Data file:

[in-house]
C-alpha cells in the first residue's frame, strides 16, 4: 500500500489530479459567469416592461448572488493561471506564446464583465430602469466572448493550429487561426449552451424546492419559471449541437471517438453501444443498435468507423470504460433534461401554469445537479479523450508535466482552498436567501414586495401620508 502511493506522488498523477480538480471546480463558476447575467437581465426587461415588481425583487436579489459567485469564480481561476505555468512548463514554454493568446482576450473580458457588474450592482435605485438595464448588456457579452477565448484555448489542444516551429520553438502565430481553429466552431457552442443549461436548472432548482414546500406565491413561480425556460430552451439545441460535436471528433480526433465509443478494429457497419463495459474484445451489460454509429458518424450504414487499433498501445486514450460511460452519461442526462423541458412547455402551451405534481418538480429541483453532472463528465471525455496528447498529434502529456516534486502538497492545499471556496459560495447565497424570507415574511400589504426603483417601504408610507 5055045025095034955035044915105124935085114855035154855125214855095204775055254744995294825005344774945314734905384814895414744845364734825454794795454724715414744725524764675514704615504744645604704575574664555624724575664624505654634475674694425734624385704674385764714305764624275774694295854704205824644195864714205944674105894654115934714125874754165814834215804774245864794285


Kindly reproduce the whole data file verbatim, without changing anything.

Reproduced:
[in-house]
C-alpha cells in the first residue's frame, strides 16, 4: 500500500489530479459567469416592461448572488493561471506564446464583465430602469466572448493550429487561426449552451424546492419559471449541437471517438453501444443498435468507423470504460433534461401554469445537479479523450508535466482552498436567501414586495401620508 502511493506522488498523477480538480471546480463558476447575467437581465426587461415588481425583487436579489459567485469564480481561476505555468512548463514554454493568446482576450473580458457588474450592482435605485438595464448588456457579452477565448484555448489542444516551429520553438502565430481553429466552431457552442443549461436548472432548482414546500406565491413561480425556460430552451439545441460535436471528433480526433465509443478494429457497419463495459474484445451489460454509429458518424450504414487499433498501445486514450460511460452519461442526462423541458412547455402551451405534481418538480429541483453532472463528465471525455496528447498529434502529456516534486502538497492545499471556496459560495447565497424570507415574511400589504426603483417601504408610507 5055045025095034955035044915105124935085114855035154855125214855095204775055254744995294825005344774945314734905384814895414744845364734825454794795454724715414744725524764675514704615504744645604704575574664555624724575664624505654634475674694425734624385704674385764714305764624275774694295854704205824644195864714205944674105894654115934714125874754165814834215804774245864794285